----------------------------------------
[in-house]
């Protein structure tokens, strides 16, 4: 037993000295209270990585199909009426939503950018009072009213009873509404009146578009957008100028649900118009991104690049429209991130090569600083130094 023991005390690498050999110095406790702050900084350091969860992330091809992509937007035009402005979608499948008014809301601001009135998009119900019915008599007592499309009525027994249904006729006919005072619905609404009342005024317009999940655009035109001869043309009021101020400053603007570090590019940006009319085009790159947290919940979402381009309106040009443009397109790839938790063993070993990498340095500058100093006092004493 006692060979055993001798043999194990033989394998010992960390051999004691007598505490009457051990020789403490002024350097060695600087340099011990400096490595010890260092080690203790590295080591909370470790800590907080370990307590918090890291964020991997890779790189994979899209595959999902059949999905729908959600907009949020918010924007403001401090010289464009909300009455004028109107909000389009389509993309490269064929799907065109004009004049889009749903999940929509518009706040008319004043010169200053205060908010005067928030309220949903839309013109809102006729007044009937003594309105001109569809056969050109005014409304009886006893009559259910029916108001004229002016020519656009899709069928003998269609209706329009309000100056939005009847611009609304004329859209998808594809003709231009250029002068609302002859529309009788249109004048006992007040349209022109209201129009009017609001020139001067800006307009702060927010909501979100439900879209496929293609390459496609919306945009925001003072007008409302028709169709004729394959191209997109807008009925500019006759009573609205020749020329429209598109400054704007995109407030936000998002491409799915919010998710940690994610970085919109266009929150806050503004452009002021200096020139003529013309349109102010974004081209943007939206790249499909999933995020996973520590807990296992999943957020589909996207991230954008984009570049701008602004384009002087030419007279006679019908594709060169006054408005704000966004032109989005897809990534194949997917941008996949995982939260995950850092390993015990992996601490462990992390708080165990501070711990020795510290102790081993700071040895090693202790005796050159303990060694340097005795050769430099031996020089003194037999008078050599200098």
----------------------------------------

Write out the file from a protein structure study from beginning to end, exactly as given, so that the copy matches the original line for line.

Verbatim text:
[in-house]
């Protein structure tokens, strides 16, 4: 037993000295209270990585199909009426939503950018009072009213009873509404009146578009957008100028649900118009991104690049429209991130090569600083130094 023991005390690498050999110095406790702050900084350091969860992330091809992509937007035009402005979608499948008014809301601001009135998009119900019915008599007592499309009525027994249904006729006919005072619905609404009342005024317009999940655009035109001869043309009021101020400053603007570090590019940006009319085009790159947290919940979402381009309106040009443009397109790839938790063993070993990498340095500058100093006092004493 006692060979055993001798043999194990033989394998010992960390051999004691007598505490009457051990020789403490002024350097060695600087340099011990400096490595010890260092080690203790590295080591909370470790800590907080370990307590918090890291964020991997890779790189994979899209595959999902059949999905729908959600907009949020918010924007403001401090010289464009909300009455004028109107909000389009389509993309490269064929799907065109004009004049889009749903999940929509518009706040008319004043010169200053205060908010005067928030309220949903839309013109809102006729007044009937003594309105001109569809056969050109005014409304009886006893009559259910029916108001004229002016020519656009899709069928003998269609209706329009309000100056939005009847611009609304004329859209998808594809003709231009250029002068609302002859529309009788249109004048006992007040349209022109209201129009009017609001020139001067800006307009702060927010909501979100439900879209496929293609390459496609919306945009925001003072007008409302028709169709004729394959191209997109807008009925500019006759009573609205020749020329429209598109400054704007995109407030936000998002491409799915919010998710940690994610970085919109266009929150806050503004452009002021200096020139003529013309349109102010974004081209943007939206790249499909999933995020996973520590807990296992999943957020589909996207991230954008984009570049701008602004384009002087030419007279006679019908594709060169006054408005704000966004032109989005897809990534194949997917941008996949995982939260995950850092390993015990992996601490462990992390708080165990501070711990020795510290102790081993700071040895090693202790005796050159303990060694340097005795050769430099031996020089003194037999008078050599200098």